>Actually, Obama's DNI, Adm. Blair, did defend Freeman, but only today,
>and it's true that no other Obama officials did.  As usual, it was a
>bipartisan onslaught of government officials marching in lockstep
>loyalty to AIPAC mandates, with nobody outside of some bloggers and
>online writers defending Freeman.  Though I was just arguing yesterday
>that the rules for discussing Israel in the U.S. have become more
>permissive
><http://www.salon.com/opinion/greenwald/2009/03/09/freeman/index.html>,
>and I still think that, this outcome was probably inevitable given the
>refusal of virtually all influential Beltway factions to deviate from
>mandated loyalty to the right-wing Israel agenda.  That it was
>inevitable doesn't make it any less grotesque.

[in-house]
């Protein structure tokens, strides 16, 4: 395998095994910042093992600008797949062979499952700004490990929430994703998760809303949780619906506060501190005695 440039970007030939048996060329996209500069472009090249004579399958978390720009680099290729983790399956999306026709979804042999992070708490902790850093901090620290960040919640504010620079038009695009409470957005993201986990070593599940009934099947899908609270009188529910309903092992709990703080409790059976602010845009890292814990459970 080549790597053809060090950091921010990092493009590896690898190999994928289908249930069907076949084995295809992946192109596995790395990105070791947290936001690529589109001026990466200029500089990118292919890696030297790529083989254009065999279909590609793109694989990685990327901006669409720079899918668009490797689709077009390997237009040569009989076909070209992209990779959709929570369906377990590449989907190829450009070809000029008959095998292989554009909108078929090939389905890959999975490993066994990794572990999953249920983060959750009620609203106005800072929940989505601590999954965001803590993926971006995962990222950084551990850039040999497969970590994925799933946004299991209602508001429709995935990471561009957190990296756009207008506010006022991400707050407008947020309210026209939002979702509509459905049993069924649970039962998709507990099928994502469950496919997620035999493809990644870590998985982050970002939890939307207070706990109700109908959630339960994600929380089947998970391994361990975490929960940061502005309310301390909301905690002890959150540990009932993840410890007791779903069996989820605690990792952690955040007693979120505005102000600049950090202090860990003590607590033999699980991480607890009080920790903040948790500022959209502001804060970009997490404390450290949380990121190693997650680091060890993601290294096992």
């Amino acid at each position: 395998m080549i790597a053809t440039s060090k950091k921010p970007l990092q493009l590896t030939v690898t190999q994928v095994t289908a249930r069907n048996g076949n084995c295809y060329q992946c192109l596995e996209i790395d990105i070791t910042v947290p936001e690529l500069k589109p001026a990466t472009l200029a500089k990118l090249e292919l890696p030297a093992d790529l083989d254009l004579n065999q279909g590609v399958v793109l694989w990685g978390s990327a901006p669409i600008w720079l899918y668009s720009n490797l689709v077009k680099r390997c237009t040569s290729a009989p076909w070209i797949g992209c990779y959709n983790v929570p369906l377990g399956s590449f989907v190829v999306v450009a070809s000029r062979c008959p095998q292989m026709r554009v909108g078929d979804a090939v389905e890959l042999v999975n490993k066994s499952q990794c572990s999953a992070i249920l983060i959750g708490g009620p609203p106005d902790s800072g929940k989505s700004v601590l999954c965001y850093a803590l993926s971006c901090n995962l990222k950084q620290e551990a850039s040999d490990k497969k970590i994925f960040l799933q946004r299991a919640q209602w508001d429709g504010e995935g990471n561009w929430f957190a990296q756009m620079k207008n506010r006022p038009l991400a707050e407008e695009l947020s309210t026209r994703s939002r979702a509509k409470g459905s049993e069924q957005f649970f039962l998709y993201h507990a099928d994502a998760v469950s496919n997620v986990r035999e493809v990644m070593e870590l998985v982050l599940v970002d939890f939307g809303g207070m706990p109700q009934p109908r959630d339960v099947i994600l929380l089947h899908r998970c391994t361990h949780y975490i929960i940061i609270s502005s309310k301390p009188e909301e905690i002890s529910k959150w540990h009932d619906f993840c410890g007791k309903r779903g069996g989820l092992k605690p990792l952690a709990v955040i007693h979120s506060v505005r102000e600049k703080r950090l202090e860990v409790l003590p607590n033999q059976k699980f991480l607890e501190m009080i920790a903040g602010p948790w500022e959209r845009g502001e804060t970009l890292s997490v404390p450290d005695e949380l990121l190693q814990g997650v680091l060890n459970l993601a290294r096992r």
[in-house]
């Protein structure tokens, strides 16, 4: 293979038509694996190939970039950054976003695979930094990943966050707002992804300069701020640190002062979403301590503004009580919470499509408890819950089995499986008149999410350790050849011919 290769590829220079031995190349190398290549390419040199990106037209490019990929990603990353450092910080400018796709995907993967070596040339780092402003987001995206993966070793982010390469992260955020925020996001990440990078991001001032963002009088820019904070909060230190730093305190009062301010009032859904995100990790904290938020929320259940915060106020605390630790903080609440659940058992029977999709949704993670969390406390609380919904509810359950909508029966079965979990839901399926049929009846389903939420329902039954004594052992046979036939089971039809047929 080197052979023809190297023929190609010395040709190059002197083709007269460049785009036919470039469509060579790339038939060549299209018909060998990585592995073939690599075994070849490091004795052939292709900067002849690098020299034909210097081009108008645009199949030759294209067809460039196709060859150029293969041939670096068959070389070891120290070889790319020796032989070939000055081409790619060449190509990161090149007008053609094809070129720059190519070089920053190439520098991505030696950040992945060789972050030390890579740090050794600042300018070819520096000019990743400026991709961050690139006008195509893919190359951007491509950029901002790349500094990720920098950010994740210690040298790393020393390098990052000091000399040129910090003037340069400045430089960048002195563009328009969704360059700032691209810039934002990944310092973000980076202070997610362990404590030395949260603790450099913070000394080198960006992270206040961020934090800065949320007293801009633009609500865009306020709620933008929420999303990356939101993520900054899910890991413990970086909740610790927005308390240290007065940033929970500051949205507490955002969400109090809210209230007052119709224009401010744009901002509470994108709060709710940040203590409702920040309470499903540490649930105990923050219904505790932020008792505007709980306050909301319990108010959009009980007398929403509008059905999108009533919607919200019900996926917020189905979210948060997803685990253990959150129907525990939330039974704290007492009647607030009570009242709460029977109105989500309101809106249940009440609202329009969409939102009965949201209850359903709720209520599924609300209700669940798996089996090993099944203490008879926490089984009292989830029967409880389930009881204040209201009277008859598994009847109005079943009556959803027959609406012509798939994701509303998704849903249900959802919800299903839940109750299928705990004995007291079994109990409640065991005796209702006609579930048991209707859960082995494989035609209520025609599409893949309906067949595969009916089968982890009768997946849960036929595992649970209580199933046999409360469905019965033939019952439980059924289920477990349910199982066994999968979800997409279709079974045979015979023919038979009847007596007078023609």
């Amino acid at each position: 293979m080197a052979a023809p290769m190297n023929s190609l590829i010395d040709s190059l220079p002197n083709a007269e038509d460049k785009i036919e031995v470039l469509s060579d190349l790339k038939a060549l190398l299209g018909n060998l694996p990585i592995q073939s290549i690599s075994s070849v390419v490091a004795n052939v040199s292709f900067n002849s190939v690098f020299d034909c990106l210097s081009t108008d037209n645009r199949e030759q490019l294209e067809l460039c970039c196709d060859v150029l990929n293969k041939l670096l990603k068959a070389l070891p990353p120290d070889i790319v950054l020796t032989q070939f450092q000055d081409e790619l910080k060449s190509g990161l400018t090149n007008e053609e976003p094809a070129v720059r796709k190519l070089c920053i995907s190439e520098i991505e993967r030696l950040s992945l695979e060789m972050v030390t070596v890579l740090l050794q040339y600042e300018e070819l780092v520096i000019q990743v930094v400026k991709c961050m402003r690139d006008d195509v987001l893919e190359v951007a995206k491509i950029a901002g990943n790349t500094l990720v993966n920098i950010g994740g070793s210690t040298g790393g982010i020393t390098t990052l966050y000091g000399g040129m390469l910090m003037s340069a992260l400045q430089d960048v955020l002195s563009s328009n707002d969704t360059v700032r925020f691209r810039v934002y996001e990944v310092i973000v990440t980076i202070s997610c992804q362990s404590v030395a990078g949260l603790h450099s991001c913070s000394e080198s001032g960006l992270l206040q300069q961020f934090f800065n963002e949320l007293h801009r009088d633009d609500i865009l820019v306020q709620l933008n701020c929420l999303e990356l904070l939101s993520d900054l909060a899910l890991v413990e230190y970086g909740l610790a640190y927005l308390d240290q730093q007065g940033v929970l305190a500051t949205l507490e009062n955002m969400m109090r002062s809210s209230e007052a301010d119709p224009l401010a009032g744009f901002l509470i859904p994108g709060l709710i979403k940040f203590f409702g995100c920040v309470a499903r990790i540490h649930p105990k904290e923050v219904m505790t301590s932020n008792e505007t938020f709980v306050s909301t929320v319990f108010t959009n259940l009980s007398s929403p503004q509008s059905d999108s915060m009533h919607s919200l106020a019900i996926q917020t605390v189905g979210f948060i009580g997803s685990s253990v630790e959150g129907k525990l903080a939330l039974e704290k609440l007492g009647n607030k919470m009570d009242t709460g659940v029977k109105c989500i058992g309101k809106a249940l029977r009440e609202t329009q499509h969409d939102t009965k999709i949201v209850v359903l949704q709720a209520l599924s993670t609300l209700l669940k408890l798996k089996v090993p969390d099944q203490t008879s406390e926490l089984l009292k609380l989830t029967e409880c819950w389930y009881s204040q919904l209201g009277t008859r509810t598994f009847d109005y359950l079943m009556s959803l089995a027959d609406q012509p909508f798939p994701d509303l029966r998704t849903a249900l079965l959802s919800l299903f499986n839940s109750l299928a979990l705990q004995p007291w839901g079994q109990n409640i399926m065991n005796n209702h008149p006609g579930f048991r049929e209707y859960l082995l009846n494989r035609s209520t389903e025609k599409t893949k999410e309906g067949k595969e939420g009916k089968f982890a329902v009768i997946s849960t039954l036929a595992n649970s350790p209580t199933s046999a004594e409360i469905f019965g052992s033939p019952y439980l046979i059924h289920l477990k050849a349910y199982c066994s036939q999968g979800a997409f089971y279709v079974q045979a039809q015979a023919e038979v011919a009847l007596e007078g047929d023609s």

>
>
>
>*_UPDATE III_*: Chuck Schumer -- who supported Bush's nomination of
>Michael Hayden for CIA Director despite his key role in implementing
>Bush's illegal eavesdropping program, and supported Bush's nomination
>of Michael Mukasey as Attorney General despite his refusal to say that
>waterboarding was torture -- is now boasting about the role he played in
>blocking Freeman's appointment
><http://theplumline.whorunsgov.com/middle-east/schumer-takes-credit-for-getting-chas-freeman-ousted/>,
>all based on Freeman's crimes in speaking ill of the U.S. Israel:
>
>    Charles Freeman was the wrong guy for this position. *His statements
>    against Israel were way over the top* and severely out of step with
>    the administration. I repeatedly urged the White House to reject